Tuesday, June 3, 2014

RELEASE DAY: "Celeste" by Ann Evans


Megan Miller doesn't believe in ghosts or in reincarnation. But that soon changes after moving to a new city and a new school. It starts with feelings of déjà vu. Vague feelings at first that remain annoyingly just out of reach. Then the flashbacks start – memories of ancient times and fragmented dreams of when she had been called Celeste.

Then comes the haunting. After visiting the old bombed out cathedral, Megan believes some dark ominous presence is haunting her, following her, whispering in her ear. And always the same question, where did you hide it?

Megan becomes entwined in a frightening and heartbreaking world as she slips uncontrollable between her present life and her medieval past. But the links are fiercely strong and she fears that a new friend is actually a past enemy – and evil has followed her through the centuries.


About the Author:

Ann Evans is an English writer with almost 20 books to her name. Most are books for young people but there have been a few romance novels too.  Ann also writes non-fiction and was a feature writer for her local newspaper the Coventry Telegraph for 13 years. She also regularly writes magazine articles on all kinds of topics from animals to antiques. It was while researching an ancient church for an article that the idea for this book began to germinate in her head!

 Ann began writing as a hobby when her three children were little. They are now all grown up with children of their own.  Two of her five grandchildren are avid readers of her books – the other three are still too young.


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Chapter One

Déjà Vu

MESSAGE > Create

Me again. Thnk goin mad. Mum wants me 2 c doc. (sad smiley) > Send

Megan Miller clutched her mobile phone like it was a lifeline to sanity. Texting Katie, wishing she were back with her mates, where life was normal. Where she wasn't hearing things and seeing things.

Where she wasn't being haunted.

She lay on the sofa staring blindly at the TV, insane thoughts running through her head. Trying to make sense of what had happened to her over this last week.

Was it only a week? It seemed a lifetime.

Her mobile tinkled out its familiar little tune and the line 1 new message appeared on the screen. She pressed View.


Mayb u shud. Poss u r stressed coz of movin hse & sch.

Miss u Katie xxxx (big smiley)


Megan closed her eyes. That wasn't what she wanted to hear. She wanted someone to understand and believe her. Now even Katie, who had been her best friend, thought she was crazy — and she didn't even know the half of it.

Looking back to the day she and her parents arrived here in the city should have warned her. She'd been positive she had been here before, despite her mum saying she hadn't. Of course then, those feelings of déjà vu hadn't seemed particularly important — odd yes, but not important. Everybody experienced déjà vu at some time or other. It didn't necessarily mean they had lived before, did it?

 She'd never believed in reincarnation — only now she wasn't sure. Everything was confusing and frightening.


 A week earlier, M6 southbound.


Megan's mobile buzzed and the words 1 new message appeared across the little screen.

"You're very popular today, Megan," her mum remarked, glancing back over her shoulder. Dad was at the wheel, humming along to some rock song on the car's CD player.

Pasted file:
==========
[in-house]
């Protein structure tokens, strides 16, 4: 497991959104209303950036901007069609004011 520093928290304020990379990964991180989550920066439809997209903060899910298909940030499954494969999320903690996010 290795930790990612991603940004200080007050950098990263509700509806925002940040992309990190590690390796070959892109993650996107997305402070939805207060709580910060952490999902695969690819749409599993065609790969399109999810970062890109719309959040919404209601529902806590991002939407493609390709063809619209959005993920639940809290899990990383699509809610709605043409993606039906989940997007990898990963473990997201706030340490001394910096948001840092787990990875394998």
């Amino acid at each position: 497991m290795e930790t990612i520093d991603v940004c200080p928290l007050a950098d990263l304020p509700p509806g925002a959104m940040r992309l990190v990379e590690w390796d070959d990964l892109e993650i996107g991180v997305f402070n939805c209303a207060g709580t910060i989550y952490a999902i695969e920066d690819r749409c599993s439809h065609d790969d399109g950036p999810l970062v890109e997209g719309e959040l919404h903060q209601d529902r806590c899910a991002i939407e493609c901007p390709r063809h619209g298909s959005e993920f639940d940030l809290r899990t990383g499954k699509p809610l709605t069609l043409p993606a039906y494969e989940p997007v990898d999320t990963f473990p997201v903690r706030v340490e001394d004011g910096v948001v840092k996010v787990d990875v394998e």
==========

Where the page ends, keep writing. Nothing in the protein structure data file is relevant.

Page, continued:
Megan took one earplug out of her MP3 player where she'd been listening to some real music. "I can't help it if my friends are missing me already."

"Who's this one from?" asked her mum.

Megan pressed View. "It's from Katie. She says she's looked on the Internet at my new school and it looks a dump." She groaned at her mum's horrified expression. "Chill! I'm only joking. She says it looks like my old school…" Her voice trailed away as the horrible homesick feeling came back into her throat.

Yesterday had been awful, saying goodbye to all her mates, making promises to text and email each other every single day, but it wasn't going to be the same now. How could it be?

Her mum smiled sympathetically. "It'll be alright, Megan. You'll soon make new friends. If it's any consolation, it's the same for your dad and me. He's starting his new job and I won't know a soul. And it's a lot harder to make new friends when you're our age, believe me."

"Why?" asked Megan. "Don't friendships mean as much if you're only fourteen?"

"That's not what I meant and you know it."

Sighing, Megan tucked her corn-coloured hair behind her ear as she plugged her music back in, missing her friends more than she ever thought possible.

She closed her eyes as her music ran through her head — it was a song about lost love. That was something to be grateful for, she supposed. Leaving a boyfriend behind would have been a killer, bad enough leaving all her mates.

As the car journeyed on she must have slept, because she awoke with a jolt as her mum tapped her knee. "What?" she asked, puzzled.

"I said, we're nearly there." Mrs. Miller looked anxious. "I do hope you're going to like the house we're renting for the time being. It's just until we get a feel of the city, then we can buy a place that we all like."

"It's not home, so it's going to feel weird whatever it's like," Megan murmured feeling utterly miserable, thinking how sad and empty their house had felt as they'd finally closed the front door for the last time.

She bit her lip, staring blindly through the car window, trying hard not to cry. Her dad had done all the house hunting, travelling up and down the motorway for weeks on end, sorting everything out for them to re-locate from the North East to the Midlands.

She pressed Create Message, her fingers tapping out her thoughts to Katie.


Feelin sooo homesck. Missin u. (crying smiley) > Send




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